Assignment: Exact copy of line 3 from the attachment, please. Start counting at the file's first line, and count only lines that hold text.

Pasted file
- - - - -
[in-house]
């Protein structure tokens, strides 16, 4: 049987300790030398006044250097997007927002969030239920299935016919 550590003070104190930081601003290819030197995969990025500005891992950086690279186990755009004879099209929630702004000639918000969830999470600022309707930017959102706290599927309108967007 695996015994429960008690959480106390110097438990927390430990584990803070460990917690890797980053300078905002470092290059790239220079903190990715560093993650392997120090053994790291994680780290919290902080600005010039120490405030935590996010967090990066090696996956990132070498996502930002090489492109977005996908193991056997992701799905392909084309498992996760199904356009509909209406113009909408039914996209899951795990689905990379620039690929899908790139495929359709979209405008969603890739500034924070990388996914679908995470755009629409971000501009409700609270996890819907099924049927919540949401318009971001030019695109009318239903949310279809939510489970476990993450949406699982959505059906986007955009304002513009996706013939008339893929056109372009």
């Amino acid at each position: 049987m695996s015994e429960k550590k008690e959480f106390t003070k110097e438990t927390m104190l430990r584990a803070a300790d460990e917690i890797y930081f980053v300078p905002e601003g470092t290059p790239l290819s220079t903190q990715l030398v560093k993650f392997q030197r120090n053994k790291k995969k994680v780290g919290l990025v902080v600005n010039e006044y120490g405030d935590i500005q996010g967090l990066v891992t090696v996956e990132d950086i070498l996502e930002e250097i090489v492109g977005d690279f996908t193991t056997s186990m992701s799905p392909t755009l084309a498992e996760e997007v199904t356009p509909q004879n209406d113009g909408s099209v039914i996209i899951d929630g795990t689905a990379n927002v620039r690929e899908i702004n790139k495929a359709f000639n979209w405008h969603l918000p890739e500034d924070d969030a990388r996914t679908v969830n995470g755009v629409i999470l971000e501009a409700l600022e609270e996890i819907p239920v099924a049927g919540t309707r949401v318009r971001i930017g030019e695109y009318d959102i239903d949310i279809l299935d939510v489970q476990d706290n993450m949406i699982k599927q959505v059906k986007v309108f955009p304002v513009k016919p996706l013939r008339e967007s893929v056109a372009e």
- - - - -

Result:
């Amino acid at each position: 049987m695996s015994e429960k550590k008690e959480f106390t003070k110097e438990t927390m104190l430990r584990a803070a300790d460990e917690i890797y930081f980053v300078p905002e601003g470092t290059p790239l290819s220079t903190q990715l030398v560093k993650f392997q030197r120090n053994k790291k995969k994680v780290g919290l990025v902080v600005n010039e006044y120490g405030d935590i500005q996010g967090l990066v891992t090696v996956e990132d950086i070498l996502e930002e250097i090489v492109g977005d690279f996908t193991t056997s186990m992701s799905p392909t755009l084309a498992e996760e997007v199904t356009p509909q004879n209406d113009g909408s099209v039914i996209i899951d929630g795990t689905a990379n927002v620039r690929e899908i702004n790139k495929a359709f000639n979209w405008h969603l918000p890739e500034d924070d969030a990388r996914t679908v969830n995470g755009v629409i999470l971000e501009a409700l600022e609270e996890i819907p239920v099924a049927g919540t309707r949401v318009r971001i930017g030019e695109y009318d959102i239903d949310i279809l299935d939510v489970q476990d706290n993450m949406i699982k599927q959505v059906k986007v309108f955009p304002v513009k016919p996706l013939r008339e967007s893929v056109a372009e």